Regardless of your faith, there are many reasons to look forward to the arrival of springtime. However, Christians and Jews alike both have particular reason to celebrate the season: planning for the Easter and Passover holidays. If you’re Jewish, Easter may be something of a mystery to you. Conversely, if you’re Christian, you may have always wondered what Passover’s all about. Prepare to set aside your confusion and embrace clarity with a little help from this complete guide to Easter and Passover.
Bunnies. Peeps. Egg hunts. Bonnets. All of these things come to mind with mention of the word Easter. But these things have little to do with the event Christians commemorate every year on a Sunday sometime between March 21 and April 25: the resurrection of Jesus on the third day following his crucifixion. Christians believe that Jesus was the son of God, and that he died for their sins. The resurrection represents his triumph over death and evil.
While many people assume that Christmas is the most important holiday of the year for the Christian Church, the truth is that Easter holds this status. It’s also the oldest festival celebrated by Christians — dating all the way back to A.D. 325 when the Council of Nicaea designated a special day in remembrance of the resurrection.
The origins of Easter aren’t religious, however. In fact, they’re decidedly pagan. Explains WhyEaster, “The word ‘Easter’ comes from two old pagan spring festivals. The old European pagan festival of ‘Ostara’ that celebrated new life and Arabian Sun festival of ‘Ishtar’. The early Christians took over the festivals and turned the pagan festivals of new life to mean the new life that Jesus gave the world when he rose from the dead. Unlike Christmas, when Jesus’s birth is celebrated (although we don’t know what time of year Jesus was born!), Easter is celebrated around the same time of year that he was killed.”
Celebrated in the early spring like Easter, Passover is an eight-day festival which celebrates the liberation of the Israelites from slavery in ancient Egypt. Known as “Pesach” in Hebrew, Passover it specifically refers to God sparing the children of Israel when punishing the Egyptians by killing their firstborn. (God “passed over” the homes of the Jews.)
Following God’s command, the Jews, AKA “the Children of Israel,” then left Israel for the Promised Land. (They left so hastily, in fact, that they had no time for their bread to rise – hence the ritual of eating unleavened bread on the holiday.) God also commanded them to observe the anniversary of this Exodus every year by following certain traditions and passing down the story.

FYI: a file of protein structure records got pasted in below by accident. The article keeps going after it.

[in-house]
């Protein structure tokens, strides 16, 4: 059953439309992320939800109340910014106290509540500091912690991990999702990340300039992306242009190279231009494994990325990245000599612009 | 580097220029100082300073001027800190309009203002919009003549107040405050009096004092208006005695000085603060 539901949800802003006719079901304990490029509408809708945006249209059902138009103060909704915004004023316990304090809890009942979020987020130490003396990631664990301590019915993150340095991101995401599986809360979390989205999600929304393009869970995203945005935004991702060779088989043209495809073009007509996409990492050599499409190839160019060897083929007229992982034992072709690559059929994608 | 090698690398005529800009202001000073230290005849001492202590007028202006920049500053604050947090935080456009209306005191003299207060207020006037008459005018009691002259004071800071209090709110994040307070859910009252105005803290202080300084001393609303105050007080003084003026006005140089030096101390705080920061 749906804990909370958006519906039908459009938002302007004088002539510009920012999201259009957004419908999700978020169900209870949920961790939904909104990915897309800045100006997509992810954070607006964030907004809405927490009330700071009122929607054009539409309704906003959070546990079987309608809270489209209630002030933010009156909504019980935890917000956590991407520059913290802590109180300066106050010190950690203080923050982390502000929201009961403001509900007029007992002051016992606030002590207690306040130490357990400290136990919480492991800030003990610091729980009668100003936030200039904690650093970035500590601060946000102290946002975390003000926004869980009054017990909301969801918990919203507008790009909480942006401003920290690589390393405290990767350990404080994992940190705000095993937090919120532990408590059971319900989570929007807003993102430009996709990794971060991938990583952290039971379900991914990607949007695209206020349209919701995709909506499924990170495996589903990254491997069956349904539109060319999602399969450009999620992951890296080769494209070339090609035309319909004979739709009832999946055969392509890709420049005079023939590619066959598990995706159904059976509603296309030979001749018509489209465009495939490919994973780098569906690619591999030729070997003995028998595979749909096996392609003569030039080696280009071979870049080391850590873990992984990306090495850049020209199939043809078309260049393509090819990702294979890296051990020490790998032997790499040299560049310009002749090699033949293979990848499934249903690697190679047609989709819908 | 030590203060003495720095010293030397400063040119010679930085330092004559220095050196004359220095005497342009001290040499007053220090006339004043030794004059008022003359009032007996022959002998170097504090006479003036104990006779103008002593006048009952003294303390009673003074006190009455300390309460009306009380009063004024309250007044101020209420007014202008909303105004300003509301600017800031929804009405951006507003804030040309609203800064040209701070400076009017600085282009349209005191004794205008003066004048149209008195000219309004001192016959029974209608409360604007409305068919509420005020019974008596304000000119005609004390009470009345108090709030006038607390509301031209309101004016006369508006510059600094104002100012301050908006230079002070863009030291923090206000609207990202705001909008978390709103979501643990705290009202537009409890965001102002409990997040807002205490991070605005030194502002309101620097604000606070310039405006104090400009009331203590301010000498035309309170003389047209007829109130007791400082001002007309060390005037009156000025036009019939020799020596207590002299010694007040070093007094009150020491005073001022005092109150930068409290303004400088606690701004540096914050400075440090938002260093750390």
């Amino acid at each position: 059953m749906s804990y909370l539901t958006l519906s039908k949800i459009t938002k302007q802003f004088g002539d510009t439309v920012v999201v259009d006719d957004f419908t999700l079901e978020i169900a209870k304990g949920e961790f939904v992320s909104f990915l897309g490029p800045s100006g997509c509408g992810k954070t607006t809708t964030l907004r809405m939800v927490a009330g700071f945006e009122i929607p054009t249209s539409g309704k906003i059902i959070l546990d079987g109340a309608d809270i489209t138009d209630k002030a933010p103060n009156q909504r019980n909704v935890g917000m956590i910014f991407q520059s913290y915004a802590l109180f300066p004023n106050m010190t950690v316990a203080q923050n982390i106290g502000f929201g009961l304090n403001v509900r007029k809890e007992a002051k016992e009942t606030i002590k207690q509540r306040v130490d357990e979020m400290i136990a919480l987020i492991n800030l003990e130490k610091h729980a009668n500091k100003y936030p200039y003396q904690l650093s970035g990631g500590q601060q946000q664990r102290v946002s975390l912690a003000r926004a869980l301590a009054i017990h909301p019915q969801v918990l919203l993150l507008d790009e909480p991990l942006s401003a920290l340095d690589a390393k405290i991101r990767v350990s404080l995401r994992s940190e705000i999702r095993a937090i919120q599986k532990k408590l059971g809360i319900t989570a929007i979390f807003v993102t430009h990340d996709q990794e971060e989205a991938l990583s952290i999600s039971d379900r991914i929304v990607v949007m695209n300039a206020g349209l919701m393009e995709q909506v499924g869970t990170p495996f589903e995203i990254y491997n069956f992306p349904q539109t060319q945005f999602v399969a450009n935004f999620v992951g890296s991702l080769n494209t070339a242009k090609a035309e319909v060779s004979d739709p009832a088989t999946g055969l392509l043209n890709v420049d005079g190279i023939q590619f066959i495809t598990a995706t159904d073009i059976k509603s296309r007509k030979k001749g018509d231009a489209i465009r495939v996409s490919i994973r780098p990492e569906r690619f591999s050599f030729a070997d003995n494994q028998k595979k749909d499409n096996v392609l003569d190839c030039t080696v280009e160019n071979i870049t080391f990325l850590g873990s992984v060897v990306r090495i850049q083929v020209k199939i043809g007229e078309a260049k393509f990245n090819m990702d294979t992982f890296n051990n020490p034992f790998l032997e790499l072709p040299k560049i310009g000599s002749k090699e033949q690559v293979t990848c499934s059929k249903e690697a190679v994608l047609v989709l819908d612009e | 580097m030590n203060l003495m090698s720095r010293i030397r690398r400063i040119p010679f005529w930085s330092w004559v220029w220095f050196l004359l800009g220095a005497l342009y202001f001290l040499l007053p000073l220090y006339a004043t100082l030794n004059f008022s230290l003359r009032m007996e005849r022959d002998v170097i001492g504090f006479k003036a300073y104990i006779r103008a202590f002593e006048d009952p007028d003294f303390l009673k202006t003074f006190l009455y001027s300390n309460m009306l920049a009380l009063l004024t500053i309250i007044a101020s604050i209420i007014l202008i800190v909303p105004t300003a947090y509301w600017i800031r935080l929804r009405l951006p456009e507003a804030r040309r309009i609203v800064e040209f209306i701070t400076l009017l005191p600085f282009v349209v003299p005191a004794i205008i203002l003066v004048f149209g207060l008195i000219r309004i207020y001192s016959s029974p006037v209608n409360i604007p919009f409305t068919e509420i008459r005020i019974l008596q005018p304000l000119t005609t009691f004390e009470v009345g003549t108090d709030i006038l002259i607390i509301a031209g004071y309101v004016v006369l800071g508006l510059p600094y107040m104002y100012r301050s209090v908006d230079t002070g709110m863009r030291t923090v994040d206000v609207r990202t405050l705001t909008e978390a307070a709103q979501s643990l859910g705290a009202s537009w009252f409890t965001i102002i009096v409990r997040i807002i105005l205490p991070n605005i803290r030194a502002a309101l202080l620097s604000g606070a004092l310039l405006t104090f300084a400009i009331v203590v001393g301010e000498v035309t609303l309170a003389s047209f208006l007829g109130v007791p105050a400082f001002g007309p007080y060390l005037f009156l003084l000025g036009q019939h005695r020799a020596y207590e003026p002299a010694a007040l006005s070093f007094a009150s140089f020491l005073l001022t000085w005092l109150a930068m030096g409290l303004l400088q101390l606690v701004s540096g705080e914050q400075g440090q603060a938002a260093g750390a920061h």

While Easter and Passover both always come during the spring, their dates are both variable. Which begs the question: How are Easter and Passover dates calculated, and why are these two holidays sometimes in alignment and sometimes not — especially when the Bible says that Jesus rose from the dead on the first Sunday after the Passover feast?
For Passover, the answer is fairly straightforward. Explains Reference.com, “The dates of Passover are determined by the Hebrew calendar, which functions differently than the Gregorian calendar. Passover occurs on specific dates, the 15th day through the 21st day, during the month of Nisan, which is part of the 12 standard months that make up the Hebrew calendar. Though Passover happens during specific days in a specific month, the Hebrew calendar sometimes incorporates an additional month to even out the days of the year.” As a result, rabbis would sometimes have to decide when the holiday would be celebrated.
Says Catholic.com, “Christians didn’t like being dependent on the pronouncements of rabbis for how to celebrate Christian feasts, so they came up with another way of determining the date. They decided that Easter would be celebrated on the first Sunday after (never on) the Paschal full moon.”
So why, then, do Greek Orthodox Christians celebrate Easter later than Catholics? According to GreekReporter.com, the reason is twofold: 1. Because they follow the Julian calendar instead of the Gregorian calendar and 2. Because they follow a rule initially set by the First Ecumenical Council dictating that Easter follow the Jewish Passover in order to “maintain the Biblical sequence.” Occasionally, however, the two dates do overlap. Continues GreekReporter.com, “The two dates coincide when the full moon following the equinox comes so late that it counts as the first full moon after 21 March in the Julian calendar as well as the Gregorian. This is not a regular occurrence, but it has happened more frequently in recent years – in 2010, 2011, 2014 and 2017, but, after that, not again until 2034.”
Two last things to keep in mind about both the Passover and Easter holidays?